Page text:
Wednesday, June 8, 2016

Wildfire smoke affecting Prineville

The Akawana fire, about 13 miles north of Sisters and four miles west of Geneva, has grown to about 2000 acres, according to the Oregon Department of Forestry Central Oregon District. Steady winds from the west are driving the fire, which was sparked by lightning Tuesday June 7.
The air quality rating in the Prineville area is currently moderate, while surrounding areas are still good. To keep an eye on air quality conditions in the area visit: http://www.deq.state.or.us/aqi/index.aspx or subscribe to Enviroflash Air Quality Alerts http://www.enviroflash.info/ to receive air quality information for where you live.
Earlier today the evacuation notice was upgraded from level one “get ready” to level two “get set.” People in the area should evacuate if the level is raised to three.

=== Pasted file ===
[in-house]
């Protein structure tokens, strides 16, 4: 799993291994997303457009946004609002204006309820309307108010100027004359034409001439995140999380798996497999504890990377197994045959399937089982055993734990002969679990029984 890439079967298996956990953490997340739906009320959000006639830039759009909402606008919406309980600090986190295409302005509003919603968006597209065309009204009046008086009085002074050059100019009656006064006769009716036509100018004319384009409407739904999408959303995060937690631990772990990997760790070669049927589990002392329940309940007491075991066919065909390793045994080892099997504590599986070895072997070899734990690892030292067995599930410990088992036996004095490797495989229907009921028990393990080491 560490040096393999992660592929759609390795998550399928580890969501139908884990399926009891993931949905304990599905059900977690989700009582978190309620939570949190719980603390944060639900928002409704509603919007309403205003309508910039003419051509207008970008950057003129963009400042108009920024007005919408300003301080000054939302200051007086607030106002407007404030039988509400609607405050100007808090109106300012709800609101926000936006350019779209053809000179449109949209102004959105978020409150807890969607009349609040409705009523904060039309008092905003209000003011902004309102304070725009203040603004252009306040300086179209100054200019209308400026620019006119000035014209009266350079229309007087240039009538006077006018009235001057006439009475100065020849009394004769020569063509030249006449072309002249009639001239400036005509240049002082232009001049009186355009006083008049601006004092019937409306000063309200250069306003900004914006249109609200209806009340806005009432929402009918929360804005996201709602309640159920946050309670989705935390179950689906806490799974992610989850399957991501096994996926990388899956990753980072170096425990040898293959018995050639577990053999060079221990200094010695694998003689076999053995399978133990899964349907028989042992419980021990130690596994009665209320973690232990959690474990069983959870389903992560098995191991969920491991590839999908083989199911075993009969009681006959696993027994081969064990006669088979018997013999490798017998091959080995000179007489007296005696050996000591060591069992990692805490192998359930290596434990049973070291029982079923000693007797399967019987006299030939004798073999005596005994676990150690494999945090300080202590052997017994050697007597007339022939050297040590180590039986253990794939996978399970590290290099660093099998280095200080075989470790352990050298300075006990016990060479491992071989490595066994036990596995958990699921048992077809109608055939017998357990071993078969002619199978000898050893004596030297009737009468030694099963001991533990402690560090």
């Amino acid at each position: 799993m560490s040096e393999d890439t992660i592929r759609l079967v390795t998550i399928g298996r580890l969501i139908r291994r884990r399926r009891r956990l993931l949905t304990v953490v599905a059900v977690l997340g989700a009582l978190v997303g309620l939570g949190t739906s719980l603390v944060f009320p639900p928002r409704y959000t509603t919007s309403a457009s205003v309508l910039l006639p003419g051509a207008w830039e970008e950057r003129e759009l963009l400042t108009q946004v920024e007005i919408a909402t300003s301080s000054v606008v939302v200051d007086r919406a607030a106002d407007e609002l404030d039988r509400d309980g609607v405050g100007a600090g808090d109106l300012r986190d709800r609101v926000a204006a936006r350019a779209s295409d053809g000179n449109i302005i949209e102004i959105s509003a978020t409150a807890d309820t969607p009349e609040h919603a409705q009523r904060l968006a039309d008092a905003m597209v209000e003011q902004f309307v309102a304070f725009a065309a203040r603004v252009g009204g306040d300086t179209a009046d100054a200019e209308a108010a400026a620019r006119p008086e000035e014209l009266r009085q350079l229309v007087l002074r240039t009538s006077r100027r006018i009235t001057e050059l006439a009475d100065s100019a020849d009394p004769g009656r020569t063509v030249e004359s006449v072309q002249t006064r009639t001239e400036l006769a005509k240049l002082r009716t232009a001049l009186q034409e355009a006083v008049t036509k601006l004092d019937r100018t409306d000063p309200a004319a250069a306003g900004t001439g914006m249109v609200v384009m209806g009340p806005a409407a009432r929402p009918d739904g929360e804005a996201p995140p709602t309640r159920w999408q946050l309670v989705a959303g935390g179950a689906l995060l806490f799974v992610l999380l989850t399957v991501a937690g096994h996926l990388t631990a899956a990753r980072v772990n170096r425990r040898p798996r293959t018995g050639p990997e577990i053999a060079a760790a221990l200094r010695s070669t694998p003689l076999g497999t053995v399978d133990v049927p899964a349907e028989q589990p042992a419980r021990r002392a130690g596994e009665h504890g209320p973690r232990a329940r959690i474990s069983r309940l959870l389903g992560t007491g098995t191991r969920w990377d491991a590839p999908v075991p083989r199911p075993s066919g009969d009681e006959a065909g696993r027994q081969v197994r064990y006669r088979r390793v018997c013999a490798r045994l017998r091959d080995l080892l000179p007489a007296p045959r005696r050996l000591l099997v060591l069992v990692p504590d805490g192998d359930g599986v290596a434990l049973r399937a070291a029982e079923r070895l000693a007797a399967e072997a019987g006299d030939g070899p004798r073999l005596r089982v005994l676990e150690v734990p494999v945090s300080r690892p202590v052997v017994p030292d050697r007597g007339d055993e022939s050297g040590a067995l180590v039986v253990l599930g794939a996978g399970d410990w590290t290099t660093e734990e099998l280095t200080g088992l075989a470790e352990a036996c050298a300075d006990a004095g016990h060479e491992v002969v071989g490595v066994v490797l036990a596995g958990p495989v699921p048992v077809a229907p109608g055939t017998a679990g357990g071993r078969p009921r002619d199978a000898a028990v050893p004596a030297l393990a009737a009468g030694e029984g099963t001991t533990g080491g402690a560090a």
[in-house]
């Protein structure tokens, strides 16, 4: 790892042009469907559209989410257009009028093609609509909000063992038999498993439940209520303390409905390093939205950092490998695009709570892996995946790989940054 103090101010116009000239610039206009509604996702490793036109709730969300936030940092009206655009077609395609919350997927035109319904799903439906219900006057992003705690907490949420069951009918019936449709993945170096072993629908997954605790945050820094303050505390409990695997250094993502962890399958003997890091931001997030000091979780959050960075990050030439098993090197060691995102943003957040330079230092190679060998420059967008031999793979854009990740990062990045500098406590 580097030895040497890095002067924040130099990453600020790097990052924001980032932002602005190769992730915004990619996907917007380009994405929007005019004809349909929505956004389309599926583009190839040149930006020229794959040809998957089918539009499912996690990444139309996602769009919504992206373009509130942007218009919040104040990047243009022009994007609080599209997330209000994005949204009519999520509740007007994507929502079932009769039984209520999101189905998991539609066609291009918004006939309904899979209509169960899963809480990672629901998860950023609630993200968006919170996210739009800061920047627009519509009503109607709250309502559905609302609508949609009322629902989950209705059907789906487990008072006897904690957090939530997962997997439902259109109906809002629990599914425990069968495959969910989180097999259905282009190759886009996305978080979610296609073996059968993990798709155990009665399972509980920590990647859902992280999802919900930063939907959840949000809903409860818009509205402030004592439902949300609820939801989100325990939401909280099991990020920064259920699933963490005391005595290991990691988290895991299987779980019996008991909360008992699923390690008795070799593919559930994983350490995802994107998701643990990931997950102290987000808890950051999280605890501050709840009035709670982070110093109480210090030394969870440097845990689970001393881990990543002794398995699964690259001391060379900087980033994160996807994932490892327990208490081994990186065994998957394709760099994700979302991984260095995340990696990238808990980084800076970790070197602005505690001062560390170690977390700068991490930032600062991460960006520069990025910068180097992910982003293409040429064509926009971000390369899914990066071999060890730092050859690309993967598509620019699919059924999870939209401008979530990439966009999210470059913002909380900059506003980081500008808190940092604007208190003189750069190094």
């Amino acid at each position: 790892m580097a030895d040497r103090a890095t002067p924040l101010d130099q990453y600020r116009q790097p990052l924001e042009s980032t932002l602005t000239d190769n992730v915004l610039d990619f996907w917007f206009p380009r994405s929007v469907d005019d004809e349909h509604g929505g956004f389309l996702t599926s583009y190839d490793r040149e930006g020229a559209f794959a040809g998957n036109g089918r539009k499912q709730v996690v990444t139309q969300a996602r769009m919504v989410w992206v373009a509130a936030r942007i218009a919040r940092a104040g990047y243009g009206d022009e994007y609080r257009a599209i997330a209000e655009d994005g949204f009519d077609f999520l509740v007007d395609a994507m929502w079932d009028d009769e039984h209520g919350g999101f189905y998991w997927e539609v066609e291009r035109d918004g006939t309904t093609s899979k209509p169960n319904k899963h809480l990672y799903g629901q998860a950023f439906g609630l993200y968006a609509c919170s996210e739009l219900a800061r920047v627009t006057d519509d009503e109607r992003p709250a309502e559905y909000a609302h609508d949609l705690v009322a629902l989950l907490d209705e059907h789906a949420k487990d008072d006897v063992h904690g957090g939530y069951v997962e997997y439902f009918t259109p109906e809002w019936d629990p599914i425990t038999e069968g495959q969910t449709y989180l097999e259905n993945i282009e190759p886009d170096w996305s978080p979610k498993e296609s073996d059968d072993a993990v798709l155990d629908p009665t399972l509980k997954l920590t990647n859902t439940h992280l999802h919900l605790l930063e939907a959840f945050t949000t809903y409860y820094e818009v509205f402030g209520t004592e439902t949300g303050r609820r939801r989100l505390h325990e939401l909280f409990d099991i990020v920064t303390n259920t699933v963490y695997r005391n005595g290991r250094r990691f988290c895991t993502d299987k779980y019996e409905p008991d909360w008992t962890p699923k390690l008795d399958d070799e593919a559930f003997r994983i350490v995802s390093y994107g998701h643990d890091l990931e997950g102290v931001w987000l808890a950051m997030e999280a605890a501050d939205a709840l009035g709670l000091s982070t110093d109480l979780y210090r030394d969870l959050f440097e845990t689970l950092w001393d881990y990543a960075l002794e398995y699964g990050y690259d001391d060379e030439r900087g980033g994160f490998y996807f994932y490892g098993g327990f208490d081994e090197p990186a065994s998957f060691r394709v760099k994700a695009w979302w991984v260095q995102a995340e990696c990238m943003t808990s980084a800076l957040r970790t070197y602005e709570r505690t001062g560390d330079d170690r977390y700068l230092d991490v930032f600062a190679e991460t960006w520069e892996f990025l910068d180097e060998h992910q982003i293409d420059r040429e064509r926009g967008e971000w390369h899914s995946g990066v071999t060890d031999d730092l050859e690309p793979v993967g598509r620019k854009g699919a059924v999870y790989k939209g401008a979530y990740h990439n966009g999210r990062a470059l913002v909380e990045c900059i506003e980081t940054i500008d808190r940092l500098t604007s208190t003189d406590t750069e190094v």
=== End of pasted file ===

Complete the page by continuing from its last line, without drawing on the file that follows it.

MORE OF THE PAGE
Updates on the fire can be found at: http://inciweb.nwcg.gov/incident/4772/
The Central Oregon District is also posting updates on its Facebook page at https://www.facebook.com/ODFCentralOregon/ and on Twitter (@ODF_COD).

Tuesday, June 7, 2016

Wildfire smoke affecting Klamath Falls

Wildfire smoke may affect those in and around Klamath Falls. The smoke is most likely from the Draw Fire, which had grown to about 400 acres by Monday evening. Winds were hampering efforts to contain the lightning fire about 20 miles northeast of Chiloquin. The fire was originally reported around 8 p.m. on June 5.

Smoke may be visible and heavy at times in the areas around Chiloquin and Klamath Marsh. For the latest updates on wildfires in Oregon visit: http://inciweb.nwcg.gov/state/38/.